Garlic “cloves” —the individual segments or “cloves” —are planted pointy side up in fall.
Garlic is one of the most rewarding, easiest, and least troublesome edibles to grow in a home vegetable garden. Such is its popularity for its distinctive taste and healthful qualities that whole festivals are devoted to it.
Selecting a variety
While cloves from supermarket garlic will grow in the garden, best results come from varieties that are best adapted to each region’s climate and soils. For example, hard-neck types do best in cold regions. Good hard-neck varieties include ‘Spanish Roja,’ ‘Music’, ‘Romanian Red’, ‘Purple Glazer’, and ‘German Red’. Soft-neck types perform better in more moderate climates. Reliable soft-neck varieties include ‘California Early’, ‘Susanville’, ‘Chet’s Italian’, ‘Inchelium Red’, ‘Early Italian’, and ‘Mild French’.
Planting the cloves
Unlike most vegetables, garlic “cloves” — the small individual segments — are planted in fall, protected with quality garden mulch through the winter, and harvested in early summer. Traditionally garlic is planted on Columbus Day – around mid-October. In the South, November is better. So plant the garlic cloves along with tulips and other spring bulbs. Select a full sun location, with loamy, loose, nutrient-rich, slightly acidic (a pH about 6.5) soil. Above all it must be well drained; wet, compacted clay is garlic’s worst enemy. Loosen the soil at least 10 to 12 inches deep and work in an inch or two of organic compost or well rotted animal manure. Make 2″ deep holes and plant the unpeeled cloves about 6″ apart with the pointy end up. Cover with soil and spread a 3–4″ mulch of leaves or straw to help insulate the soil and control weeds.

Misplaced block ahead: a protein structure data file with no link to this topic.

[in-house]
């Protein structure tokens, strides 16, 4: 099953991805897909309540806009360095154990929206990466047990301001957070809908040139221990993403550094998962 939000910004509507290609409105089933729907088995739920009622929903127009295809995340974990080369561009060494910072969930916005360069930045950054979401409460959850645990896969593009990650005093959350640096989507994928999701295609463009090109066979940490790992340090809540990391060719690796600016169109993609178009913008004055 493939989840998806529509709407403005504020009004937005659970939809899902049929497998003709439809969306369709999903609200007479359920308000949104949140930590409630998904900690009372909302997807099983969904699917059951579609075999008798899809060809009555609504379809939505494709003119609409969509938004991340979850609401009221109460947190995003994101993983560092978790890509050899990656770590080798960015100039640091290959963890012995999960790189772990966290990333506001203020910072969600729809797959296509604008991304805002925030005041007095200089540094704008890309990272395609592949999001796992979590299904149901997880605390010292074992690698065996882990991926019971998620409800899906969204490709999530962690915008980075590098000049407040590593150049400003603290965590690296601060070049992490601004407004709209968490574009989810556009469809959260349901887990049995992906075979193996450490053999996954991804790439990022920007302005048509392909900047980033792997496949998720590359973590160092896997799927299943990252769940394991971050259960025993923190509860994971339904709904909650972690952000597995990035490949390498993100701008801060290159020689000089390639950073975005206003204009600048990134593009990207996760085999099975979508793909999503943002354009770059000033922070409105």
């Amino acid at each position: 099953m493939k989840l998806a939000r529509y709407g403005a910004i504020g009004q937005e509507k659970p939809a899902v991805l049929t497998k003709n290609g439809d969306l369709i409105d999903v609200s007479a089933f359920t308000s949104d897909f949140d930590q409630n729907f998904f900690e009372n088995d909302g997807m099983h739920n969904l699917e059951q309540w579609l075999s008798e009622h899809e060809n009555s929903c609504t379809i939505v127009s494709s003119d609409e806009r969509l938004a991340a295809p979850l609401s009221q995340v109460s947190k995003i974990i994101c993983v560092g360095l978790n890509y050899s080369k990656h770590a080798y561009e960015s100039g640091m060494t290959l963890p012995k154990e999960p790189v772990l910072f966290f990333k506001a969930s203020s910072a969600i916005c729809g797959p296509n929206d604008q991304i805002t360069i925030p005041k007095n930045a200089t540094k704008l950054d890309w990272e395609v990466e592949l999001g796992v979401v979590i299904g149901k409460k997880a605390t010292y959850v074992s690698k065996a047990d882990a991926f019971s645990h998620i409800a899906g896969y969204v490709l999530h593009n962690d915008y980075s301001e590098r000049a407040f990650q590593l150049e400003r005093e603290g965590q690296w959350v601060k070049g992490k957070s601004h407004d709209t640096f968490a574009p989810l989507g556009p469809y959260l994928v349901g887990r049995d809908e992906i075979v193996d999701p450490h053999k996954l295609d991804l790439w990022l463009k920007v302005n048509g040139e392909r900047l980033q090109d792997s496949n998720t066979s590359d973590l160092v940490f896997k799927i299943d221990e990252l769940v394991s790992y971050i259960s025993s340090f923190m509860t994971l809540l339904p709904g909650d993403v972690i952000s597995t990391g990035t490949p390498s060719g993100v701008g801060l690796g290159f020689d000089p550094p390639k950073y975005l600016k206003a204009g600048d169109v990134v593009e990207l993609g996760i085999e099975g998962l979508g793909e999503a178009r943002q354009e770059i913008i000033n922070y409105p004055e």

As growth commences, run a soil test. The sulfur level is especially important for pungent garlic quality. Apply a light dressing of balanced fertilizer such as 10-10-10 or 5-10-5 to provide a nutrient boost. Keep well watered during the growing season. Garlic that dries out often has a hot, bitter flavor. Most new weeds can be prevented from germinating with 2 or 3 applications of Preen Natural Vegetable Garden Weed Preventer 4 to 6 weeks apart.
When the leaves begin to brown and fall over, check the underground cloves. The perfect time to dig is when individual cloves have developed into noticeable segments but before they expand enough to break out of their papery skins. Air-dry the cloves for 7 to 10 days in a ventilated, shady area to prepare them for storage in a refrigerator or similar cool, dry spot. Knock off excess soil, but garlic stores best when not washed.